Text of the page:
Tourism consumption is a systematic aesthetic appreciation experience that combines human lives with extraordinary nature and culture. While the bridge linking aesthetics and tourism has significant potential of helping to explore how tourism contributes to human life, the study of aesthetics in tourism remains unclear and fragmented. To fill this research void, this study aims to cultivate a comprehensive understanding of the nature of aesthetics in tourism by exploring and defining a Chinese classical aesthetic concept – Yijing. Specifically, the objectives are to (1) explore the manifestation of aesthetics in tourism, (2) unveil the formation of Yijing through tourist gaze, (3) uncover the connotation of Yijing, (4) comprehend how Yijing contributes to human life, (5) delve into the formation of Yijing through social media gaze, and (6) examine the impacts of Yijing on intention to transformational changes. Guided by the realism paradigm and employing an exploratory sequential mixed-method approach, this dissertation initially undertook a two-phase qualitative study, performing netnography to explore both tourists' and online audiences' activities on a travel platform. The sample for the narrative analysis consisted of 35 content-rich travel blog posts (total word count: 776,993; total number of pictures: 11,924), along with corresponding comments (total word count: 9,541) and interactive responses from online observers. A quantitative study was then conducted to test the conceptual model developed based on the qualitative findings with a generalized population. The main study (n=395) was analyzed with PLS-SEM. Findings from the qualitative study suggested a Yin-Yang philosophical approach to understanding aesthetics in tourism, proposing a new way to define "Beauty" and "Ugliness." A two-stage framework of Yijing's formation (i.e., preparation and realization) and a three-level pyramid of Yijing's connotation (i.e., perceptual appreciation, transcendence, and Epiphany) were revealed. The three levels of Yijing ideally correspond to the three realms of people's outlook on life and trigger individuals' behavioral, psychological, and transformational changes. Findings from the quantitative study further validated the three levels of Yijing and its significant influence on self-transformation in a global setting. This dissertation bears valuable theoretical contributions to studying aesthetics in various disciplines and fields such as tourism, hospitality, education, psychology, and marketing from a unique Eastern philosophical perspective. It also yields insightful practical implications for organizations and practitioners to practice aesthetic placemaking.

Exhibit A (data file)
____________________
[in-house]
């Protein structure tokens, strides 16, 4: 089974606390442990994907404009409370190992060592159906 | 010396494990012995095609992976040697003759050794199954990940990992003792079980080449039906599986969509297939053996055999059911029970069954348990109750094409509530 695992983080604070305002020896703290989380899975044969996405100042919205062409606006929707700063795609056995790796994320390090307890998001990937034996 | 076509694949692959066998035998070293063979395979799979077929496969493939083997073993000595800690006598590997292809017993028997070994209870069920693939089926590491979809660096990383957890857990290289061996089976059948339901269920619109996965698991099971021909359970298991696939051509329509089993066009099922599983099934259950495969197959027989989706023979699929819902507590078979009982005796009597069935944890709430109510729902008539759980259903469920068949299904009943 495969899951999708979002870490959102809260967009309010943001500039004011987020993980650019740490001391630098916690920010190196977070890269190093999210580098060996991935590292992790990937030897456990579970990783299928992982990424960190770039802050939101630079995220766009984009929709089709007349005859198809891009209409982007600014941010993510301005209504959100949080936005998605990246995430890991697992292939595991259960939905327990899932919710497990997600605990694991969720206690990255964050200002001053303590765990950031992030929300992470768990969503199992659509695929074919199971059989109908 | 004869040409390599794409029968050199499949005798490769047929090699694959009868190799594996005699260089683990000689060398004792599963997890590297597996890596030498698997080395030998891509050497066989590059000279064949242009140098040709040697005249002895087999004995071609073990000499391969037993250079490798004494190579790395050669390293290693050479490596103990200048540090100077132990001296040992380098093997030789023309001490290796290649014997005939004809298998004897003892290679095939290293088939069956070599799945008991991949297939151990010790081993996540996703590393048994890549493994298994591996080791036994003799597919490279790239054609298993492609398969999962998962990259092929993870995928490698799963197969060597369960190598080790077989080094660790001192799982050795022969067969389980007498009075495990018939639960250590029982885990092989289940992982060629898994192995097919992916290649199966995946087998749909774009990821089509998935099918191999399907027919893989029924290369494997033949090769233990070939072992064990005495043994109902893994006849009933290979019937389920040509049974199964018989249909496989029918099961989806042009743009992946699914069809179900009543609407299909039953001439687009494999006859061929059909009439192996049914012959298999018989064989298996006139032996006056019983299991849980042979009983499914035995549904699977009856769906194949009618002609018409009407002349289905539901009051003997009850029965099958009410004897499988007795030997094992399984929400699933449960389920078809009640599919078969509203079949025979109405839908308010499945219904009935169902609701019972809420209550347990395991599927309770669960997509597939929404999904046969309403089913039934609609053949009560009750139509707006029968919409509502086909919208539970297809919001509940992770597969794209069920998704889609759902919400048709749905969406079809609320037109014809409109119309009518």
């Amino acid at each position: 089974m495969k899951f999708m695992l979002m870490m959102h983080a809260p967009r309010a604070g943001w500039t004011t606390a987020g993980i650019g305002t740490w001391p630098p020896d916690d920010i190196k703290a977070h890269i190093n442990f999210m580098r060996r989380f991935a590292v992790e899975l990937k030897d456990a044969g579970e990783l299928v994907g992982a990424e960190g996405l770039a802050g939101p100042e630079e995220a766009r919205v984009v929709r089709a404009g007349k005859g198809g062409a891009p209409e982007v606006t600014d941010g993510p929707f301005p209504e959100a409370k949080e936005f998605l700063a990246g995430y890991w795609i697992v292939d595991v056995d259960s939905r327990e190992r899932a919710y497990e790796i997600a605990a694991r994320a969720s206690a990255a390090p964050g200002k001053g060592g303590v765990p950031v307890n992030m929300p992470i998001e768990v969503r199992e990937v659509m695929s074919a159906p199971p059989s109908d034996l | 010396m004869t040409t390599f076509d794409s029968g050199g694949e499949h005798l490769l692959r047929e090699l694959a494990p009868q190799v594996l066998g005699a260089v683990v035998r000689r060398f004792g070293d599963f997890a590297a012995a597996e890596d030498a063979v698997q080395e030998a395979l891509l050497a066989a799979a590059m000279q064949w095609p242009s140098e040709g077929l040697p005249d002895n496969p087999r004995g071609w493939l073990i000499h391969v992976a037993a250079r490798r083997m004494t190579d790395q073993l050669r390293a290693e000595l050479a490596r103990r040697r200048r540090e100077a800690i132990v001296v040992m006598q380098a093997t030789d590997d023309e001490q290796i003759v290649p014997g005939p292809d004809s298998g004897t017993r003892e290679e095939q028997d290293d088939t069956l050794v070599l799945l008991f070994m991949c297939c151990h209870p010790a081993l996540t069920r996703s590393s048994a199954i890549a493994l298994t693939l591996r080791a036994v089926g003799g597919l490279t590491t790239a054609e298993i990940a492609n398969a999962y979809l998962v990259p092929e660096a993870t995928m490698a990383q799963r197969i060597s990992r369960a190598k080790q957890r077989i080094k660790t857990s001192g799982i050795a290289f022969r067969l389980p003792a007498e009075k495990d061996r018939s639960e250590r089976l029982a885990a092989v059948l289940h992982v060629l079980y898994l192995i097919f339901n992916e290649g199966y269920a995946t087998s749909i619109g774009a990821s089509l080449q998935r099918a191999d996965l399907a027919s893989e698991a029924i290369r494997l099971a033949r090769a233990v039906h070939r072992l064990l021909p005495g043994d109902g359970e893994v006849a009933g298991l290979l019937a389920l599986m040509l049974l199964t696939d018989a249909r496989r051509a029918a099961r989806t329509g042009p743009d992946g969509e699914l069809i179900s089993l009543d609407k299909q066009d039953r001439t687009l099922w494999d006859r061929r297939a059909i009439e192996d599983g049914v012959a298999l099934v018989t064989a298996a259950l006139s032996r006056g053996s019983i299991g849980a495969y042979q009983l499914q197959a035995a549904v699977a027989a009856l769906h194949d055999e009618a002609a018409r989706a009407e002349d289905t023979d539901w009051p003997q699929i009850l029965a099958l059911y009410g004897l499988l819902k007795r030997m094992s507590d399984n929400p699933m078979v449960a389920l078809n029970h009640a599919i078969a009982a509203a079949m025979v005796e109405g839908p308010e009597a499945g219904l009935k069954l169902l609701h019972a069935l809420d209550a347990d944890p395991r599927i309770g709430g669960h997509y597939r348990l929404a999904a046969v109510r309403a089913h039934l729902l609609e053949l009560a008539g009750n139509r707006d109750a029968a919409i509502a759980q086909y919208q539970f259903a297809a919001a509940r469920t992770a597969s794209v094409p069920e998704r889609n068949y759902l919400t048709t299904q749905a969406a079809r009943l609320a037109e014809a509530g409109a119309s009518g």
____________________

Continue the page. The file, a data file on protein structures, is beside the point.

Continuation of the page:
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Graduation Date





Wei, Wei


Doctor of Philosophy (Ph.D.)


Rosen College of Hospitality Management

Degree Program

Hospitality Management


CFE0009818; DP0027926





Release Date

August 2026

Length of Campus-only Access

3 years

Access Status

Doctoral Dissertation (Campus-only Access)


Rosen College of Hospitality Management

Restricted to the UCF community until August 2026; it will then be open access.